On feast day, the Jesuit pope praises the Jesuit founder

On feast day, the Jesuit pope praises the Jesuit founder

On feast day, the Jesuit pope praises the Jesuit founder

Pope Francis yesterday flanked by Father Arturo Sosa Abascal, new superior general of the Jesuits, and Father Orlando Torres, secretary of the Jesuits' 36th general congregation. (Credit: CNS/Itua Egbor, S.J.)

On the feast of St. Ignatius of Loyola, Spanish soldier-turned-mystic who founded the Jesuits, the religious order of Pope Francis, the pontiff called on his 35 million followers to be "won over by the Lord Jesus" as the saint was, and to follow him in serving others.

ROME – History’s first Jesuit pope on Monday took to Twitter to praise the founder of the Society of Jesus, Spaniard St. Ignatius of Loyola. In a message sent out to his 35 million followers, Pope Francis called on them to imitate the saint by being at the service of others.


Loyola, founder of the Society of Jesus, often called the Jesuits, was a Spanish soldier-turned-mystic who died in 1556 at the age of 64. He was beatified in 1609, and declared a saint on March 12, 1622. His feast day is celebrated on July 31, which is the reason why Francis sent out the tweet on Monday.

Ever since the beginning of his pontificate, Pope Francis has marked the date in some way. For instance, back in 2013, only months after his election, he went to Rome’s Church of the Gesù, the mother church of the Jesuits, where he said Mass.

During his homily, he prayed that he and all his fellow Jesuits would receive “the grace of shame” for their failures, and the humility to recognize that whatever good they accomplish is really done by the Lord. He also prayed for Jesuit Father Paolo Dall’Oglio who was kidnapped in Syria on July 29, 2013.

In 2014, he marked the day by meeting the family of Dall’Oglio, and having lunch with them and a group of priests at the Jesuit headquarters for lunch.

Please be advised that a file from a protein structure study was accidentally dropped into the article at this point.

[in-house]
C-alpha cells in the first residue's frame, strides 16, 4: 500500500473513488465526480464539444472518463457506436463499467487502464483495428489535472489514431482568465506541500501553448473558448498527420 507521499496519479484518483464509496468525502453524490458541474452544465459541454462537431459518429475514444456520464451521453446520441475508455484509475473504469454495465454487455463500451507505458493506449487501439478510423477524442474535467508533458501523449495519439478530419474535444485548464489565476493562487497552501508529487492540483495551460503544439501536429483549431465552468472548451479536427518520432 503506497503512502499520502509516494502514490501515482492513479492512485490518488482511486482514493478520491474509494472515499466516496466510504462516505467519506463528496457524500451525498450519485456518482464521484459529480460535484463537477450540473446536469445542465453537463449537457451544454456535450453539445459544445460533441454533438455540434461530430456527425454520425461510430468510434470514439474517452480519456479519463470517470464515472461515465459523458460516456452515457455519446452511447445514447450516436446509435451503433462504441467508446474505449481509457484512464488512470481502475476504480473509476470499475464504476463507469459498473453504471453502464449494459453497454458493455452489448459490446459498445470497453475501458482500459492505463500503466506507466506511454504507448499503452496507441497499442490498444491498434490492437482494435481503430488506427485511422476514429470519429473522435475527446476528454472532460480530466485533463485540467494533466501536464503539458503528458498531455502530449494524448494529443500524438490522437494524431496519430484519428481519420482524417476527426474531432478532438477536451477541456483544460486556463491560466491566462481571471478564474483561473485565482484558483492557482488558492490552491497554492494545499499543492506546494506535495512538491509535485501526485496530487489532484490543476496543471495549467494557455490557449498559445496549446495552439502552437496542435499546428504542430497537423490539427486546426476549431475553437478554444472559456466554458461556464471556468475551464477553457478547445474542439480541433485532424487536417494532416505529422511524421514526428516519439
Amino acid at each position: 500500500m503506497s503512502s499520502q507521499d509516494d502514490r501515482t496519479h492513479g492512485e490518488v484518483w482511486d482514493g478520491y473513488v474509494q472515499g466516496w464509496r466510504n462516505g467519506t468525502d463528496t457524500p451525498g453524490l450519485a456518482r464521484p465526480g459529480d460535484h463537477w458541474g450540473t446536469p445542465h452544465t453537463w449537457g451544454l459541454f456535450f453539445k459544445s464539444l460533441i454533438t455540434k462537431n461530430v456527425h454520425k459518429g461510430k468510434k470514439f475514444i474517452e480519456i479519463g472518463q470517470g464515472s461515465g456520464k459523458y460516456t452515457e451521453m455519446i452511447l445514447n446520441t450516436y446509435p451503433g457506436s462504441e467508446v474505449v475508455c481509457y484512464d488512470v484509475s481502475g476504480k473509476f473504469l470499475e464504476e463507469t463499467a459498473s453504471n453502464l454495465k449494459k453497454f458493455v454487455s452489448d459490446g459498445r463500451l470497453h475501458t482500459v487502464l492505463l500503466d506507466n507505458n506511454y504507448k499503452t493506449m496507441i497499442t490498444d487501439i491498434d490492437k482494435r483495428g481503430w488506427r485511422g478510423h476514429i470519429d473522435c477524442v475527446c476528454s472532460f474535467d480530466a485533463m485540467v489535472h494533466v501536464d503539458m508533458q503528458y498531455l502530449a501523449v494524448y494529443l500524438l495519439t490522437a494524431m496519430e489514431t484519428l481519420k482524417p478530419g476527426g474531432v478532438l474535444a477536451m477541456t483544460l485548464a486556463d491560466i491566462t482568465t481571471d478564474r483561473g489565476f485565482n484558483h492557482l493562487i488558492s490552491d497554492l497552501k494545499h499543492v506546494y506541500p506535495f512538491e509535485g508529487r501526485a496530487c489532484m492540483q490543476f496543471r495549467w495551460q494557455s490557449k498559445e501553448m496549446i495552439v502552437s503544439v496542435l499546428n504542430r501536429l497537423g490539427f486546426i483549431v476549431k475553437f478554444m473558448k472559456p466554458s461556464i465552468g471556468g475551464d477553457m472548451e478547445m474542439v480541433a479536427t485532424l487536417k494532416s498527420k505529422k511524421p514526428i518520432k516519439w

RELATED: Four years later, family reports ‘silence’ on kidnapped priest in Syria

Beyond marking July 31st, Francis has held close ties with the Jesuits since his election, despite having had some issues with the order back in Argentina. During his foreign trips he makes the point of visiting the local Jesuit community, and has appointed several members of the order to key positions in the Vatican, recently including Archbishop Luis Ladaria Ferrer as the new head of the Congregation for the Doctrine of the Faith.

At present, the community Loyola founded is the leading men’s religious order in the Church, with some 16,740 Jesuits scattered across the four corners of the earth, including about 12,000 priests, 1,300 brothers, 2,700 scholastics, and 753 novices.

It’s because of his military past and the Jesuits’ missionary outreach that they’re often dubbed “God’s Marines.” Because of the power they’ve held in the past, their Superior General is informally known as “the Black Pope.”

With their emphasis on missionary work and intellectual pursuits, the Jesuits at times move on the margins of the Church, and for some of them it’s a point of pride to color outside the lines despite St. Ignatius’s allegiance to the Vatican and the pope.

In a 2013 interview with fellow Jesuit Father Antonio Spadaro, Francis said that when he decided to become a priest “three things in particular struck me about the Society: The missionary spirit, community and discipline. And this is strange, because I am a really, really undisciplined person.

“And then a thing that is really important for me: community,” the pope said. “I was always looking for a community. I did not see myself as a priest on my own. I need a community. And you can tell this by the fact that I am here in Santa Marta.”

RELATED: To understand Pope Francis, you have to understand the Jesuits

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